The automaker is looking to block the new company from using potentially proprietary information or hiring any employees away from Tesla.
Tesla is suing the former head of its Autopilot program, reports Bloomberg.
The automaker alleges that former employee Sterling Anderson took confidential information about the semi-autonomous Autopilot system from Tesla with him to a new startup he formed with Chris Urmson, the former head of Google’s self-driving project.
The automaker is looking to block the new company, Aurora Innovation, from using potentially proprietary information or hiring any employees away from Tesla.
The auto industry is currently grappling with a larger question how to deal with intellectual property. Companies developing autonomous cars are faced with conflicting incentives when it comes to sharing data and ideas.
Their goal is to introduce autonomous vehicles early and get to market fast, establishing themselves as leaders. The fastest way to get to market is through sharing data and using data shared from others, but then those other companies have that data, which they may be able to use to market themselves. Despite the risks there are a number of data sharing initiatives already in place:
Ford is looking into the value of crowd-sourced mapping data. On the company’s earnings call, CEO Mark Fields discussed the company’s openness to working with partners to crowd source data in order to build out better 3D maps for its autonomous vehicle development.
The US Department of Transportation opened a number of autonomous testing tracks. The nature of these shared tracks could, we suggest, lead to collaborative efforts due to the proximity companies will be placed in with one another, as well as potential access protocols the Transportation department could implement.
Toyota and BMW started sharing data with a startup that works to improve autonomous driving systems. The data is aggregated and anonymized so that all automakers are able to employ the service without releasing any proprietary information or customer data.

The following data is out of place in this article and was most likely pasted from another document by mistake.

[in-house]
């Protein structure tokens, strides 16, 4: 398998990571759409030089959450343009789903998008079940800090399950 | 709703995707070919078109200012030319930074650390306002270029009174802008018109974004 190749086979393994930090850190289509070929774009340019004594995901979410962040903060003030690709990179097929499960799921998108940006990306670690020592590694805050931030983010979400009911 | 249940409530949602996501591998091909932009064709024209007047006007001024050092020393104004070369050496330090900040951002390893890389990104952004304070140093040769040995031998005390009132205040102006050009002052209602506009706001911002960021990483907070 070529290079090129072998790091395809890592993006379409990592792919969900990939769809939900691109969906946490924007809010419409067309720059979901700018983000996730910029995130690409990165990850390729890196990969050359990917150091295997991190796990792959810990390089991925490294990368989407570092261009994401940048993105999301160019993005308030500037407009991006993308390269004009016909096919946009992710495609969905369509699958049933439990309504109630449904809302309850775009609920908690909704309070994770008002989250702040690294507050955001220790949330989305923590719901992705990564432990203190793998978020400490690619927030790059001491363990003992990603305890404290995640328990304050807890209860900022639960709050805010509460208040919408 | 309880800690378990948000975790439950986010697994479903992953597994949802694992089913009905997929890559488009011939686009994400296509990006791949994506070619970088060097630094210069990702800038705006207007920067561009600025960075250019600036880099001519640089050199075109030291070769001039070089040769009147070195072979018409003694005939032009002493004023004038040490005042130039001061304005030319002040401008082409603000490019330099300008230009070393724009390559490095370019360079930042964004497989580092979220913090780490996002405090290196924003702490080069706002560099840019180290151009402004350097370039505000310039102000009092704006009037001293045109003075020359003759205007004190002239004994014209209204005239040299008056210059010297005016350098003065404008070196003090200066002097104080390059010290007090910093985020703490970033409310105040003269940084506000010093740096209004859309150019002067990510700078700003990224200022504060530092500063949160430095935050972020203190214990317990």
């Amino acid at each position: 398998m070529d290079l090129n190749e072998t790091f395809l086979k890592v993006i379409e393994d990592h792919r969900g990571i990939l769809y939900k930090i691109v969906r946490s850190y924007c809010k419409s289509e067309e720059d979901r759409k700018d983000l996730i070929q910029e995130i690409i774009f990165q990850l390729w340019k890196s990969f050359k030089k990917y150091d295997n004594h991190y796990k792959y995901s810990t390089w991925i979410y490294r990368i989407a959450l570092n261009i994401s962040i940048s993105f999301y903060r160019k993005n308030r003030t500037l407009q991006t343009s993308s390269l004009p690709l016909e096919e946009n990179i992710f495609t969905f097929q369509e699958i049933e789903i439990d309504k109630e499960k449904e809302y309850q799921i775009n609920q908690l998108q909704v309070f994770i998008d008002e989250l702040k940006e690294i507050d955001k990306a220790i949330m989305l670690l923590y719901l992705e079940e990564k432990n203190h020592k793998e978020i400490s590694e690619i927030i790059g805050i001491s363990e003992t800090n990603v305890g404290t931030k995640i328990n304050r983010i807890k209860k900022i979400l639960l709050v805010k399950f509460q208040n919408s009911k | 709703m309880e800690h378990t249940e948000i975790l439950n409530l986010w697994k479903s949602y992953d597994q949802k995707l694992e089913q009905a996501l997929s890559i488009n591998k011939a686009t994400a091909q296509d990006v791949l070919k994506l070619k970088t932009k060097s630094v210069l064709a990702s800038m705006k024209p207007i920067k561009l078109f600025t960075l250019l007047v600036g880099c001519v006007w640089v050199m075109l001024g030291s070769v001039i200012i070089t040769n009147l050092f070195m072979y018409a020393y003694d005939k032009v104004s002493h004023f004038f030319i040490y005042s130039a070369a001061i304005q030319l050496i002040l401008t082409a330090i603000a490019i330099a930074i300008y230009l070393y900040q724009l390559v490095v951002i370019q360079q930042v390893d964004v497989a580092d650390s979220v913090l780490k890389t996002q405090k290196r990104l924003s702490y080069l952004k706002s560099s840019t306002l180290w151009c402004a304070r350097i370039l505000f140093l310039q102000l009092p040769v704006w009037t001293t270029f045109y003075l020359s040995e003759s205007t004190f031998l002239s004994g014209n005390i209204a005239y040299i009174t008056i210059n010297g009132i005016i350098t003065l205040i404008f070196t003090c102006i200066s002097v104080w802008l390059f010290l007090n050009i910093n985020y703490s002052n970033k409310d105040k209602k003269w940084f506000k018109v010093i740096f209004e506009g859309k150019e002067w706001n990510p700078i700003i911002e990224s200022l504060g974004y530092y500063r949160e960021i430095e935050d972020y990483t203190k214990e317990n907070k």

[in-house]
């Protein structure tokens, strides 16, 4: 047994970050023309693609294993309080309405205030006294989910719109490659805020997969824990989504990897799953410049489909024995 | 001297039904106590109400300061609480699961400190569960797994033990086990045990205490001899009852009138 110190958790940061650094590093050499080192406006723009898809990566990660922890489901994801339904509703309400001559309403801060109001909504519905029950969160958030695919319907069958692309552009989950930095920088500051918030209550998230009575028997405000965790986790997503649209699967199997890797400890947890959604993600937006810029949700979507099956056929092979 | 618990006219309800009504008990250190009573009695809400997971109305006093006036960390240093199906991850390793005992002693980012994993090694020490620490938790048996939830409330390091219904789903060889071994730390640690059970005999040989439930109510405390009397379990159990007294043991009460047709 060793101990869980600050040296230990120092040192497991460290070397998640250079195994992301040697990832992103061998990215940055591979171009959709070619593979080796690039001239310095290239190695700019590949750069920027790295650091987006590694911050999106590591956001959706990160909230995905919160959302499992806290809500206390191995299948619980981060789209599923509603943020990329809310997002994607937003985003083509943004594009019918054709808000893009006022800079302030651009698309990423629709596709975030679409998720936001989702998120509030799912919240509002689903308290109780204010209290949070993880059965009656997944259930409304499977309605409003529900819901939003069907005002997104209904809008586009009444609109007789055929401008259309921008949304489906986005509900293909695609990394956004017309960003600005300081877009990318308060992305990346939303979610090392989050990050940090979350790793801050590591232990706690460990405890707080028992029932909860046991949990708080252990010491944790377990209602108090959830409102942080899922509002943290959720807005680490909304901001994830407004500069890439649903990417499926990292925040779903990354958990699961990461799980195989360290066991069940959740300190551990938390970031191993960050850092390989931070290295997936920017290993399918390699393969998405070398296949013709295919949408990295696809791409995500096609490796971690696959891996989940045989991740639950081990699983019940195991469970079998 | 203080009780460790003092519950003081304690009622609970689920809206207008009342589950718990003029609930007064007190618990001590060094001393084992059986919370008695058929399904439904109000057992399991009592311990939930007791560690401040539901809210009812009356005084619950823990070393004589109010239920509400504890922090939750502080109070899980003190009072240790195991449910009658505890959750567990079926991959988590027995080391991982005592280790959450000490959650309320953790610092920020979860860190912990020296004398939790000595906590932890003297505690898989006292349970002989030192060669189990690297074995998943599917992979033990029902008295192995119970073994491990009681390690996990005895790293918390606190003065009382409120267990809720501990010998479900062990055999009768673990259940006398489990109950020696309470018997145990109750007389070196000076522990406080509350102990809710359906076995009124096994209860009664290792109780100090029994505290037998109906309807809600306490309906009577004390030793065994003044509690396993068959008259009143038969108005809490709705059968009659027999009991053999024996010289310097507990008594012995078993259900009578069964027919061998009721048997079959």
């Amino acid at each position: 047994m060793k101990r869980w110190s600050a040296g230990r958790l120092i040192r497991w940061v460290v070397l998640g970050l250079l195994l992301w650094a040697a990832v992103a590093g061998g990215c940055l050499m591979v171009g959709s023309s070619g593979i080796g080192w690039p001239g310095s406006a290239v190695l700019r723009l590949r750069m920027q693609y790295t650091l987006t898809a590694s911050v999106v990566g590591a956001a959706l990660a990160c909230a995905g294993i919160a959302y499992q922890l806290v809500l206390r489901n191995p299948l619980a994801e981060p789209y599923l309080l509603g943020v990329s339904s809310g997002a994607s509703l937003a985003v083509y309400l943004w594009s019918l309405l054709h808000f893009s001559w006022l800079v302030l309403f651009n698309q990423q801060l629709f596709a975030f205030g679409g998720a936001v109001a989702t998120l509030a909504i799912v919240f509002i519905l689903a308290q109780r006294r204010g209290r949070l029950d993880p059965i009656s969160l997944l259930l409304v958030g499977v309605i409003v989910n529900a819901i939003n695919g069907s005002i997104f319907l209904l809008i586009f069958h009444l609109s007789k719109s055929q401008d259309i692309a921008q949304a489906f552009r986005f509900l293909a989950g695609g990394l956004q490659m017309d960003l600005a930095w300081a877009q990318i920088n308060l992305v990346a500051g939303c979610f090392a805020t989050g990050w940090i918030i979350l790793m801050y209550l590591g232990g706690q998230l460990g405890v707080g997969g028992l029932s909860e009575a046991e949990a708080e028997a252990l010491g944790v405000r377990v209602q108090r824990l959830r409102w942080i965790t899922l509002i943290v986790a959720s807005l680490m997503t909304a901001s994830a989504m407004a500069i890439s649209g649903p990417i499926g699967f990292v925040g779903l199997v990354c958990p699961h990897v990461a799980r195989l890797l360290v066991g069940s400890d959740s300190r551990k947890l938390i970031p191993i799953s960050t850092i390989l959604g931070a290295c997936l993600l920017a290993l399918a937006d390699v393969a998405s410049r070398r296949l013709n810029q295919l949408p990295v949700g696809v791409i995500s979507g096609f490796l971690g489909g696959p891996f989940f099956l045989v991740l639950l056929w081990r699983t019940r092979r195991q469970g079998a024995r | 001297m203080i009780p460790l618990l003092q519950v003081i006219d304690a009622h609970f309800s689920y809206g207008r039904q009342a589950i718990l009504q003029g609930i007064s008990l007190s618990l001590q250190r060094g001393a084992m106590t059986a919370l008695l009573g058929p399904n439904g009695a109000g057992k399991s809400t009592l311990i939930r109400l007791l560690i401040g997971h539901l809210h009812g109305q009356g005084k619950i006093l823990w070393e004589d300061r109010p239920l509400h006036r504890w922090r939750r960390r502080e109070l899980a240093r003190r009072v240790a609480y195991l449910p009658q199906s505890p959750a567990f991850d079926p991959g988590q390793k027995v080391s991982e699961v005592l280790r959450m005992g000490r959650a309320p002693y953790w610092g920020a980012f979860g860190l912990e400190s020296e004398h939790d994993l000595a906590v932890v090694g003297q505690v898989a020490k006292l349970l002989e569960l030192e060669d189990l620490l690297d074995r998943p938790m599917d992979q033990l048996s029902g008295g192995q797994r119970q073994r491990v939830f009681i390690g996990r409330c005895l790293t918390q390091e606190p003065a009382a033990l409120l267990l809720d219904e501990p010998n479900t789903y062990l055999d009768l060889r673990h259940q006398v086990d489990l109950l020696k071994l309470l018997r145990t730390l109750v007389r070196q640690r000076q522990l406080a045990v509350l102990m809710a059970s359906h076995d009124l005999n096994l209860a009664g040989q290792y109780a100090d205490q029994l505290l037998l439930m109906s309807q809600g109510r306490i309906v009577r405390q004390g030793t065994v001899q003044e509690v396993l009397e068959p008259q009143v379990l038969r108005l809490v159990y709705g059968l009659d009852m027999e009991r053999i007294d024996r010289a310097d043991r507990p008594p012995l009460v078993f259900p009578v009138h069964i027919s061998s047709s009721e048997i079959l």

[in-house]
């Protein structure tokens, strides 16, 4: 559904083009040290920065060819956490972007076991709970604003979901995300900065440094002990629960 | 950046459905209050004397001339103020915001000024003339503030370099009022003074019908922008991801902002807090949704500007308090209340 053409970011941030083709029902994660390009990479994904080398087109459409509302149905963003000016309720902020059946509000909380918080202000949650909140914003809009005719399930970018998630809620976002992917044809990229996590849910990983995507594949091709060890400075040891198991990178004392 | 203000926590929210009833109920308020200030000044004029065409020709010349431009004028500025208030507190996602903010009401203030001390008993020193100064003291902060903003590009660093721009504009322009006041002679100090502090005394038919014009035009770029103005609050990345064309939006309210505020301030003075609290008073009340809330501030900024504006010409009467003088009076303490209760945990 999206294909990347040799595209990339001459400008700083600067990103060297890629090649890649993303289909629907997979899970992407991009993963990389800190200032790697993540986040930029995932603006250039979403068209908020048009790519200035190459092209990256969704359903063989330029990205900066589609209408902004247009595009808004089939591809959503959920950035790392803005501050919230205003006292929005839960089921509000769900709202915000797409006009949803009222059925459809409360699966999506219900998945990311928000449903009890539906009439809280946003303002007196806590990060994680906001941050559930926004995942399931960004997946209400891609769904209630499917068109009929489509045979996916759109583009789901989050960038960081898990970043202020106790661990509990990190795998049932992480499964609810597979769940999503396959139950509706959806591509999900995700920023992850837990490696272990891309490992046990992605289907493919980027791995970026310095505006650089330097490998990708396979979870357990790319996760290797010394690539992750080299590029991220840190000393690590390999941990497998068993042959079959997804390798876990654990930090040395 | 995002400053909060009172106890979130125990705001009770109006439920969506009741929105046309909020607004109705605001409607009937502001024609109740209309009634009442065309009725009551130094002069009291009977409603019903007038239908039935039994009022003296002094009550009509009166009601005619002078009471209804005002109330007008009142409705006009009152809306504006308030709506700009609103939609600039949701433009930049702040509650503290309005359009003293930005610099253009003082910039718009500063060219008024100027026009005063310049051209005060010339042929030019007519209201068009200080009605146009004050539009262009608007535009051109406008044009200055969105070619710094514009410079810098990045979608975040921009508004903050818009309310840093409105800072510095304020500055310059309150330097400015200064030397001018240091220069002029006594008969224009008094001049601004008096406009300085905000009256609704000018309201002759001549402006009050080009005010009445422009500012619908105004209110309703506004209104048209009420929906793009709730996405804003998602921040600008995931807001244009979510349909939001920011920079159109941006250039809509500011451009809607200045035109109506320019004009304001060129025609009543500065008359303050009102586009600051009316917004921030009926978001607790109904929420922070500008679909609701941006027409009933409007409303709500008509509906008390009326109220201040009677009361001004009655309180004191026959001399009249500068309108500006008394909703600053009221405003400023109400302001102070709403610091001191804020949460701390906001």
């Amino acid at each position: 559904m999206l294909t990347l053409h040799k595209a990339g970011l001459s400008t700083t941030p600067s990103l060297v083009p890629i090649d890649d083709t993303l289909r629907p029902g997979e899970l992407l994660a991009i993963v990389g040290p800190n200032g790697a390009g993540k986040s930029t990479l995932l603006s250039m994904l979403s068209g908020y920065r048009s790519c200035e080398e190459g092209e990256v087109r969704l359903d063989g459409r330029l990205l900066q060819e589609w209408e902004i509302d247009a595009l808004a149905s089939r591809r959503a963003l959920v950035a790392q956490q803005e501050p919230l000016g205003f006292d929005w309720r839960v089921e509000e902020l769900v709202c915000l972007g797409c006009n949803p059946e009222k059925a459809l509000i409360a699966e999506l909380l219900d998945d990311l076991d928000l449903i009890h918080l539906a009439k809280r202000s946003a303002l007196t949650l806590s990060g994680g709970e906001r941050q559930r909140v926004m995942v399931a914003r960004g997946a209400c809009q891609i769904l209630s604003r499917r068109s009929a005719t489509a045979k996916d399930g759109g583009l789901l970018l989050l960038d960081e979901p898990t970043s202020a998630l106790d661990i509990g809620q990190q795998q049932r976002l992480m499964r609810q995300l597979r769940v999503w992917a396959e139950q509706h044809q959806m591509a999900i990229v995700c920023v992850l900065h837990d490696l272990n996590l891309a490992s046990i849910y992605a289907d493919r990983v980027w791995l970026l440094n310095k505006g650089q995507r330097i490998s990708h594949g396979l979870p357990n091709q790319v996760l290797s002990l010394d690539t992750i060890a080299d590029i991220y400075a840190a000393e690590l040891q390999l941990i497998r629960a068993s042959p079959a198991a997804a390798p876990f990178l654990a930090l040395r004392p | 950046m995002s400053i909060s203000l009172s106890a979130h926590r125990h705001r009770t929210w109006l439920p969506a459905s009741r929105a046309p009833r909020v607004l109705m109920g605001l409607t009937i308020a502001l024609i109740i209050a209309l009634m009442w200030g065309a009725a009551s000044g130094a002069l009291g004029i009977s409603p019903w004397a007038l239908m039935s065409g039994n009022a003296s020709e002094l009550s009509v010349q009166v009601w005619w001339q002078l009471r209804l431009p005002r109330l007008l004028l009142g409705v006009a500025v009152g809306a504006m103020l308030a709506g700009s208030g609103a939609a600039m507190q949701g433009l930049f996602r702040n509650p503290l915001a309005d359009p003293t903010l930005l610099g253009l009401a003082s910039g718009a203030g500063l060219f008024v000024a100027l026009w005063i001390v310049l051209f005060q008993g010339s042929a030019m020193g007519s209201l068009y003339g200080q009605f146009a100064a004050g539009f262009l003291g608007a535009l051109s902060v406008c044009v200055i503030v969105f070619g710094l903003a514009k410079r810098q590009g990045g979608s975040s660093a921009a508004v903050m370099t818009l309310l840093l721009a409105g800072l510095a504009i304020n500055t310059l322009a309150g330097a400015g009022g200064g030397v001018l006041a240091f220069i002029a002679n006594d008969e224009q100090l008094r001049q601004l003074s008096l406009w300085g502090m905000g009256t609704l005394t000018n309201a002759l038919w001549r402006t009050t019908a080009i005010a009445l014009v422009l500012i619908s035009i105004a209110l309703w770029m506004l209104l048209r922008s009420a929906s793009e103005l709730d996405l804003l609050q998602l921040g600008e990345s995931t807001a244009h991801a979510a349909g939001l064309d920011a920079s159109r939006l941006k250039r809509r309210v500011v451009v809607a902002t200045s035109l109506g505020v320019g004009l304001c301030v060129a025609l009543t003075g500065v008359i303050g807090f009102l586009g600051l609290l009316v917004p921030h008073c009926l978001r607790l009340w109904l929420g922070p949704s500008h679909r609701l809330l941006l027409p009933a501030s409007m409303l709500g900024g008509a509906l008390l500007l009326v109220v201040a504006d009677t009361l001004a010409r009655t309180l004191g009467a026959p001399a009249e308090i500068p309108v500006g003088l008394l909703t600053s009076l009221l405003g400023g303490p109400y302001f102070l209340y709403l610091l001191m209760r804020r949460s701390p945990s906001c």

As autonomous development continues, we expect this tension to only heighten and for more companies to be forced to decide between advancement through sharing and potential slowdowns in research, but gains relative to competitors through hoarding data.
The intensity of this situation shows how the Internet of Things (IoT) is disrupting businesses, governments, and consumers and transforming how they interact with the world. Companies are going to spend almost $5 trillion on the IoT in the next five years — and the proliferation of connected devices and massive increase in data has started an analytical revolution.
To gain insight into this emerging trend, BI Intelligence conducted an exclusive Global IoT Executive Survey on the impact of the IoT on companies around the world. The study included over 500 respondents from a wide array of industries, including manufacturing, technology, and finance, with significant numbers of C-suite and director-level respondents.
Peter Newman, research analyst for BI Intelligence, Business Insider's premium research service, has conducted an exclusive study with in-depth research into the field and created a detailed report on the IoT that describes the components that make up IoT ecosystem. We size the IoT market in terms of device installations and investment through 2021. And we examine the importance of IoT providers, the challenges they face, and what they do with the data they collect. Finally, we take a look at the opportunities, challenges, and barriers related to mass adoption of IoT devices among consumers, governments, and enterprises.
Here are some key takeaways from the report:
We project that there will be a total of 22.5 billion IoT devices in 2021, up from 6.6 billion in 2016.
We forecast there will be $4.8 trillion in aggregate IoT investment between 2016 and 2021.
It highlights the opinions and experiences of IoT decision-makers on topics that include: drivers for adoption; major challenges and pain points; stages of adoption, deployment, and maturity of IoT implementations; investment in and utilization of devices, platforms, and services; the decision-making process; and forward- looking plans.
In full, the report:
Provides a primer on the basics of the IoT ecosystem
Offers forecasts for the IoT moving forward and highlights areas of interest in the coming years
Looks at who is and is not adopting the IoT, and why
Highlights drivers and challenges facing companies implementing IoT solutions
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